The Finnish electropical ensemble Maajo has recently released their second full-length album “Kuru Kuru” on Queen Nanny records. Three years after their sought-after debut, Maajo’s African and Balearic influences now include more of the mysticism of Northern nature. The record resonates with a desire to connect across borders, and aspire to marvel at life on planet Earth. Live percussion, traditional balafons and kalimbas rattle and clang on top of drum machines and lively basslines. African High-life guitars dialogue with cheap vintage synths, electric pianos, birdsong, homemade flutes as well as the masterly vocalists: Senegalese Ismaila Sané, Zambian Waina and Beninese Akim Color.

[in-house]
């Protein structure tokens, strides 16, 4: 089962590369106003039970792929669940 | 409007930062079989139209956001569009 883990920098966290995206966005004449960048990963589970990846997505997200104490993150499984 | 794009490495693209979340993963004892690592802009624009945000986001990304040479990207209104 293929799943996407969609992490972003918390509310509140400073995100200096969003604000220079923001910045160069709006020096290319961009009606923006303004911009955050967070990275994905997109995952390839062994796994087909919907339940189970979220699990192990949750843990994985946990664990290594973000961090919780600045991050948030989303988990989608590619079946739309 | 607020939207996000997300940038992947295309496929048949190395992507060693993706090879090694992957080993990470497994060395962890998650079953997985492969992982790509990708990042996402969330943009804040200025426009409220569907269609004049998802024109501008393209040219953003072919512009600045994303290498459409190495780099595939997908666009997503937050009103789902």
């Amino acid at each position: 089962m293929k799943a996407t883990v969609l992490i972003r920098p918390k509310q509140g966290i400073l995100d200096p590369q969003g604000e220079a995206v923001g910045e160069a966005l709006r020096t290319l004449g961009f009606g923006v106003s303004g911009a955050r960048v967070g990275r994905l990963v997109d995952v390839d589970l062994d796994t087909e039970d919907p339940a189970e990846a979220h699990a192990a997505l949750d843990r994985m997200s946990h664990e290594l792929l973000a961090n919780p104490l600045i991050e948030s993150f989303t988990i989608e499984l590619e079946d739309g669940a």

The album begins upbeat with the drumming song Soma, followed by Esukey, a slice of Afro-pop cassette nostalgia with maestro Ismaila Sané on the vocals. A Song For Spring steers into mid-tempo funk, while Meje Ibo is a Turkish style 7-beat with West-African guitars and minimalist choir. The sparkly Ghana-inspired beach dancer Nkoranza and the acidy kalimba disco of Aamuapoltan head straight for the dancefloor, the midpoint of the journey.
Ismaila Sané’s bonfire chant on Ito Urok leads the second half of the album on a nocturnal adventure. The hypnotic African mallets continue their work on the mysterious Jacana. Gbêmen Nayon is a ride down a flowing stream, while Akim Color sings a dirge. The percussive shamanistic hum-along trance of Yara Mantra points the way to the Waina-lead conscious dance anthem Lost Road.